Because of its epic and historical nature, both in terms of its subject matter and place in film history, "Lawrence of Arabia" isn't a movie that comes to mind when you think of a biopic. But the nearly four-hour drama is based on the life of a real man T.E Lawrence, and therefore a biopic. As has been demonstrated, even biopics aiming for accuracy don't always get everything right and even the renowned "Lawrence of Arabia" isn't immune to the inaccuracies that come with the territory.

In particular, it was T.E. Lawrence's brother who objected to the characterization of Lawrence in the film's performance by Peter O'Toole. A.W. Lawrence, a professor in classical archeology, made his opinions on the movie's falsities clear in an interview with the New York Times, saying, "take an ounce of narcissism, a pound of exhibitionism, a pint of sadism, a gallon of blood-lust and a sprinkle of other aberrations and stir well."


To be fair to the royal family, very few people liked "Diana." The biopic starring Naomi Watts as the Princess of Wales was a critical failure that didn't blow up any box office records, not by a long shot (via Box Office Mojo). It's safe to say "Diana" is no "Spencer," but at least it's not the most tasteless retelling of Princess Diana's story (looking at you, "Diana the Musical").

"Diana" focuses on the last years of Diana's life when she began a secret affair with Pakistani heart surgeon Dr. Hasnat Khan (Naveen Andrews). The real Dr. Khan is the one who took the most public objections to the depictions in the film. Speaking to the Daily Mail, he said that the relationship in the film was "all based on hypotheses and gossip." Khan went on to criticize the acting and portrayal of himself and Diana, saying, "it is all just presumed about how we would behave with each other, and they have got it completely wrong."


The 2016 Nina Simone biopic "Nina" is another biographical drama attempt gone rotten. While this wasn't necessarily entirely the fault of lead actress Zoe Saldana, it was Saldana who took a lot of the heat for the failure of the movie. The film digs heavily into Simone's substance abuse and the other darker aspects of the singer's personal life.

In promotion leading up to the film Saldana tweeted out the Simone quote, "I'll tell you what freedom is to me — No Fear... I mean really, no fear." In response, the account representing the late singer's estate wrote back, "Cool story but please take Nina's name out your mouth. For the rest of your life." This pushback was followed by another tweet in which the Nina Simone music account explained how seeing Simone misrepresented on screen was "gut-wrenching, heartbreaking, nauseating, [and] soul-crushing." Saldana later went on to say she regrets taking the role in the first place (via Entertainment Weekly).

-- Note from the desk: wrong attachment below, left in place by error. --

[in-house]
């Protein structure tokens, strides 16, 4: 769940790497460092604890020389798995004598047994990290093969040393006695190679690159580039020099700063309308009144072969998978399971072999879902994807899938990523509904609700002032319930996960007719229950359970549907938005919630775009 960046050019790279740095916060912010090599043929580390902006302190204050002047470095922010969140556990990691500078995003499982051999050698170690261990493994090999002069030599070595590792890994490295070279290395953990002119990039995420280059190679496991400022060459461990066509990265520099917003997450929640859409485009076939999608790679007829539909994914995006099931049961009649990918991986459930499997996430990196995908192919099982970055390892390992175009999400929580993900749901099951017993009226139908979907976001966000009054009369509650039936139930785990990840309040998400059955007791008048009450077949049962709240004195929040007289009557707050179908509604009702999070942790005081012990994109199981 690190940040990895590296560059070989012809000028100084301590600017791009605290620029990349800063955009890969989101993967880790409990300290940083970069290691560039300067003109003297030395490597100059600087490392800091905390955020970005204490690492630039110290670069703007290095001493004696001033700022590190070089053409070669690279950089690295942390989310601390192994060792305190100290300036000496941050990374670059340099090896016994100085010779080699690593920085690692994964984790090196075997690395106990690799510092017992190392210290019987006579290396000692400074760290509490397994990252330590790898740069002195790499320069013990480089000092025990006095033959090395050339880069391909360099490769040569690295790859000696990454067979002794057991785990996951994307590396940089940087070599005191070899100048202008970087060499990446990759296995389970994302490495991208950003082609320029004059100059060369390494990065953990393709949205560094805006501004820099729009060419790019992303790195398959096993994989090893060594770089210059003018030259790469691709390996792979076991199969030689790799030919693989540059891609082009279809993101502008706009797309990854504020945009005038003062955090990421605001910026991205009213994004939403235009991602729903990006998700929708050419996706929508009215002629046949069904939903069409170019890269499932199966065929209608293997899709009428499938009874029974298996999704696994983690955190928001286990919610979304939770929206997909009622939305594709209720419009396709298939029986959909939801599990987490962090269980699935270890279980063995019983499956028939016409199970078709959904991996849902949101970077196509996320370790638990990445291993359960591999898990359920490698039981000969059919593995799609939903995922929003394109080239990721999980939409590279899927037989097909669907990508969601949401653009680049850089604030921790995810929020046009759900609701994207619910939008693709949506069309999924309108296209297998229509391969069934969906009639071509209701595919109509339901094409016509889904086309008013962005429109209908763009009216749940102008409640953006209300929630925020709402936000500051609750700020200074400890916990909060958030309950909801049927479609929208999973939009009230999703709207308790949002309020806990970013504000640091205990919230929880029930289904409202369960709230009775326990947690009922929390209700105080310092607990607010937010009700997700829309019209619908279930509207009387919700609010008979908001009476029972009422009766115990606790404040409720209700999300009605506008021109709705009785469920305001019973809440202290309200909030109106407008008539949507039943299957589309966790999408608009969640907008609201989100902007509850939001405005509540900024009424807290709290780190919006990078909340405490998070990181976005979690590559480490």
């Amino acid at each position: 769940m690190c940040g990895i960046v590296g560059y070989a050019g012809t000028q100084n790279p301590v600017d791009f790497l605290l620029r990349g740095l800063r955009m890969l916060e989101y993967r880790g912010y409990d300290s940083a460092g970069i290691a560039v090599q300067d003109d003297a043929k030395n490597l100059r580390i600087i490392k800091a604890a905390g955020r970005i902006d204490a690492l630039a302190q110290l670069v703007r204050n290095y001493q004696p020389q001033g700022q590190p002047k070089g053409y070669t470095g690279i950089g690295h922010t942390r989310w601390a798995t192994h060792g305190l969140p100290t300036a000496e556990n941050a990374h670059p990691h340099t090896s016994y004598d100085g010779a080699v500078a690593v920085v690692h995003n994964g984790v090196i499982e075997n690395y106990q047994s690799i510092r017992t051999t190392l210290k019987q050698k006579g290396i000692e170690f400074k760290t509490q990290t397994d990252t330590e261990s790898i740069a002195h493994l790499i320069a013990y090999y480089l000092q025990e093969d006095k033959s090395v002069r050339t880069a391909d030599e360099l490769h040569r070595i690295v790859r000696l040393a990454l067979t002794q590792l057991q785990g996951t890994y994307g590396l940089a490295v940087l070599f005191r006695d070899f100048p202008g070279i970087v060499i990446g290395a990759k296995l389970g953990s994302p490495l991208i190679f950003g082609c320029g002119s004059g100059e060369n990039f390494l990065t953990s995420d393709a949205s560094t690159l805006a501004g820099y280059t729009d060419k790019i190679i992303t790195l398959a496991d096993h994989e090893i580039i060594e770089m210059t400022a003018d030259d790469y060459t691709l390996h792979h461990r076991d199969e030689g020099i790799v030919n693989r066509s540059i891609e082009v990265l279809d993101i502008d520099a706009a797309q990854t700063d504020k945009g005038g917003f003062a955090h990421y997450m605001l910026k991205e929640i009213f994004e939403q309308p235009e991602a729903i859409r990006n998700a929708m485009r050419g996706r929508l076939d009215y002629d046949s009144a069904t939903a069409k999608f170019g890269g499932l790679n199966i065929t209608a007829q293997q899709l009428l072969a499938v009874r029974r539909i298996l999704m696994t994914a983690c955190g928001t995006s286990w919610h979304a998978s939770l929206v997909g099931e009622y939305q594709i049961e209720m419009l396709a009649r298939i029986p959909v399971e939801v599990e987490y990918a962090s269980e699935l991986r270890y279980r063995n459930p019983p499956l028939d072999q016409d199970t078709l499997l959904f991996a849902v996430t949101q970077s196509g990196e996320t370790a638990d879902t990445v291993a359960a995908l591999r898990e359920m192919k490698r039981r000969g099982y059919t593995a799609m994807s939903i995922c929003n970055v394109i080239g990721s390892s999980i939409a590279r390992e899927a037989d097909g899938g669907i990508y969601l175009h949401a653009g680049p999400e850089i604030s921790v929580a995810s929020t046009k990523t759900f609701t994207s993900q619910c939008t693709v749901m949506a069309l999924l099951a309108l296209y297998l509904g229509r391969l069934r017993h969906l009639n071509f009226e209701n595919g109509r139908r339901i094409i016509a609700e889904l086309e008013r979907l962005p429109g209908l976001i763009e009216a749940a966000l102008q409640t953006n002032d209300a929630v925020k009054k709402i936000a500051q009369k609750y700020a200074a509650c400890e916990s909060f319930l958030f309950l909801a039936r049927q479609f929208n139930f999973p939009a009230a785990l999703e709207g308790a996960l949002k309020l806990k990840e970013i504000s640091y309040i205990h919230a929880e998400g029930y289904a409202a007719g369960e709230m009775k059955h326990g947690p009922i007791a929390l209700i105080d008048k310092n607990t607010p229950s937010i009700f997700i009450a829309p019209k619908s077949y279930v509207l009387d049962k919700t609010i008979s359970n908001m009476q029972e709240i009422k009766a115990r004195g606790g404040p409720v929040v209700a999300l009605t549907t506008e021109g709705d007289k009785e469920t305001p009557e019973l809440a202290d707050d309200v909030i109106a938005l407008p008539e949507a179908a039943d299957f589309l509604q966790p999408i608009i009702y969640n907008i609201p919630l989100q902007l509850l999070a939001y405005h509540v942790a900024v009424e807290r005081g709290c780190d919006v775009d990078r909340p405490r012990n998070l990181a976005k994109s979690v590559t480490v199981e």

If you or anyone you know is struggling with addiction issues, help is available. Visit the Substance Abuse and Mental Health Services Administration website or contact SAMHSA's National Helpline at 1-800-662-HELP (4357).

What's Love Got to Do With it?

The 1993 Tina Turner musical biopic "What's Love Got To Do With It?" was a hit. With Angela Bassett in the leading role as the R&B icon, the movie is fondly remembered as a high point of the actress' career. The movie chronicles Turner's rise to fame, how she met her husband Ike Turner (an Oscar-nominated Laurence Fishburne), and the ways the relationship between the two went sour. It's that last point, in particular, that was troublesome to the Turner family, specifically Ike Turner's daughter. 

"What's Love Got To Do With It?" depicts a scene of Ike Turner sexually assaulting Tina. While the two did have marital troubles that led to a divorce in 1978, Mia, the daughter of Ike Turner, claimed that he was never sexually violent with her and that the scene in the movie was fictionalized. Regarding the events of the night of the alleged assault, Mia said to the Daily Mail, "'Obviously I wasn't there that night... but after I saw the movie I called Tina's sister Aillene and said: 'What in the world?' She then called Tina and confirmed to me that it never happened."

If you or anyone you know has been a victim of sexual assault, help is available. Visit the Rape, Abuse & Incest National Network website or contact RAINN's National Helpline at 1-800-656-HOPE (4673).